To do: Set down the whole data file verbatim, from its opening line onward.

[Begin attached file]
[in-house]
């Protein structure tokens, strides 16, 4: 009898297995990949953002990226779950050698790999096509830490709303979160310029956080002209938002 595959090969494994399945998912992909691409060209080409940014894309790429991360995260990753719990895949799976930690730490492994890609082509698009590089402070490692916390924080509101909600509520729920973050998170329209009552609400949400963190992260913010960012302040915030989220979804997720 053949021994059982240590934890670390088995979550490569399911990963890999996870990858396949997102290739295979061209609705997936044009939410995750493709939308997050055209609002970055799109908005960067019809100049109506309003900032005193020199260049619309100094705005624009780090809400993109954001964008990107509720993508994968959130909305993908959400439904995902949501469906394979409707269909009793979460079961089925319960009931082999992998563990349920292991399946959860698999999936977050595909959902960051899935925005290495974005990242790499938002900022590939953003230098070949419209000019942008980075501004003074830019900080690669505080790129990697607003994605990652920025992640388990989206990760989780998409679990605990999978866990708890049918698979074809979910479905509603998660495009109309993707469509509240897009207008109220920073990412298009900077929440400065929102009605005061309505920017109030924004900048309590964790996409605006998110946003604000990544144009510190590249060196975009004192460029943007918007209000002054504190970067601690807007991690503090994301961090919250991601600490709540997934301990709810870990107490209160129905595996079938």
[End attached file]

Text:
[in-house]
């Protein structure tokens, strides 16, 4: 009898297995990949953002990226779950050698790999096509830490709303979160310029956080002209938002 595959090969494994399945998912992909691409060209080409940014894309790429991360995260990753719990895949799976930690730490492994890609082509698009590089402070490692916390924080509101909600509520729920973050998170329209009552609400949400963190992260913010960012302040915030989220979804997720 053949021994059982240590934890670390088995979550490569399911990963890999996870990858396949997102290739295979061209609705997936044009939410995750493709939308997050055209609002970055799109908005960067019809100049109506309003900032005193020199260049619309100094705005624009780090809400993109954001964008990107509720993508994968959130909305993908959400439904995902949501469906394979409707269909009793979460079961089925319960009931082999992998563990349920292991399946959860698999999936977050595909959902960051899935925005290495974005990242790499938002900022590939953003230098070949419209000019942008980075501004003074830019900080690669505080790129990697607003994605990652920025992640388990989206990760989780998409679990605990999978866990708890049918698979074809979910479905509603998660495009109309993707469509509240897009207008109220920073990412298009900077929440400065929102009605005061309505920017109030924004900048309590964790996409605006998110946003604000990544144009510190590249060196975009004192460029943007918007209000002054504190970067601690807007991690503090994301961090919250991601600490709540997934301990709810870990107490209160129905595996079938």